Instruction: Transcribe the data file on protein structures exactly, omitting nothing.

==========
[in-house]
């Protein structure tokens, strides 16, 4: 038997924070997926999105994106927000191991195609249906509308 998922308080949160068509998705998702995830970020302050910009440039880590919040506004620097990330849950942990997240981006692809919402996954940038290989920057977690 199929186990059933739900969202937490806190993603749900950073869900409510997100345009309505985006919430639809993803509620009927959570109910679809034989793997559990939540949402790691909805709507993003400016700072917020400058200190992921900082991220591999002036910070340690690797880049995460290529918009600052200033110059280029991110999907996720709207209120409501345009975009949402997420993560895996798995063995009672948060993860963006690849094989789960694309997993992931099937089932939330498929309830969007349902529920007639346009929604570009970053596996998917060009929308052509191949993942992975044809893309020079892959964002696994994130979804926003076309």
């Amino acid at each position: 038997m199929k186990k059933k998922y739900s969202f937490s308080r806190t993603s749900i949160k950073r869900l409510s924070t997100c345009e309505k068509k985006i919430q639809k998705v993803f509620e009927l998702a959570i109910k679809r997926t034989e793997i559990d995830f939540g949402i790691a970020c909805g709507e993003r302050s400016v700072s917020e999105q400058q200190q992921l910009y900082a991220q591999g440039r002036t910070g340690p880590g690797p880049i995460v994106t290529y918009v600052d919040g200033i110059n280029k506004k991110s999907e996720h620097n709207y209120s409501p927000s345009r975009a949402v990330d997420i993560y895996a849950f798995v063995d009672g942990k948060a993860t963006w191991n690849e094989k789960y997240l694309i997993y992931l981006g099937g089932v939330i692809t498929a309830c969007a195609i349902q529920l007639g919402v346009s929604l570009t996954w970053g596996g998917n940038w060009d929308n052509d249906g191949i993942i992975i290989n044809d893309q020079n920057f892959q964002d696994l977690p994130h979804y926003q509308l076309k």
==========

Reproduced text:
[in-house]
């Protein structure tokens, strides 16, 4: 038997924070997926999105994106927000191991195609249906509308 998922308080949160068509998705998702995830970020302050910009440039880590919040506004620097990330849950942990997240981006692809919402996954940038290989920057977690 199929186990059933739900969202937490806190993603749900950073869900409510997100345009309505985006919430639809993803509620009927959570109910679809034989793997559990939540949402790691909805709507993003400016700072917020400058200190992921900082991220591999002036910070340690690797880049995460290529918009600052200033110059280029991110999907996720709207209120409501345009975009949402997420993560895996798995063995009672948060993860963006690849094989789960694309997993992931099937089932939330498929309830969007349902529920007639346009929604570009970053596996998917060009929308052509191949993942992975044809893309020079892959964002696994994130979804926003076309």
């Amino acid at each position: 038997m199929k186990k059933k998922y739900s969202f937490s308080r806190t993603s749900i949160k950073r869900l409510s924070t997100c345009e309505k068509k985006i919430q639809k998705v993803f509620e009927l998702a959570i109910k679809r997926t034989e793997i559990d995830f939540g949402i790691a970020c909805g709507e993003r302050s400016v700072s917020e999105q400058q200190q992921l910009y900082a991220q591999g440039r002036t910070g340690p880590g690797p880049i995460v994106t290529y918009v600052d919040g200033i110059n280029k506004k991110s999907e996720h620097n709207y209120s409501p927000s345009r975009a949402v990330d997420i993560y895996a849950f798995v063995d009672g942990k948060a993860t963006w191991n690849e094989k789960y997240l694309i997993y992931l981006g099937g089932v939330i692809t498929a309830c969007a195609i349902q529920l007639g919402v346009s929604l570009t996954w970053g596996g998917n940038w060009d929308n052509d249906g191949i993942i992975i290989n044809d893309q020079n920057f892959q964002d696994l977690p994130h979804y926003q509308l076309k």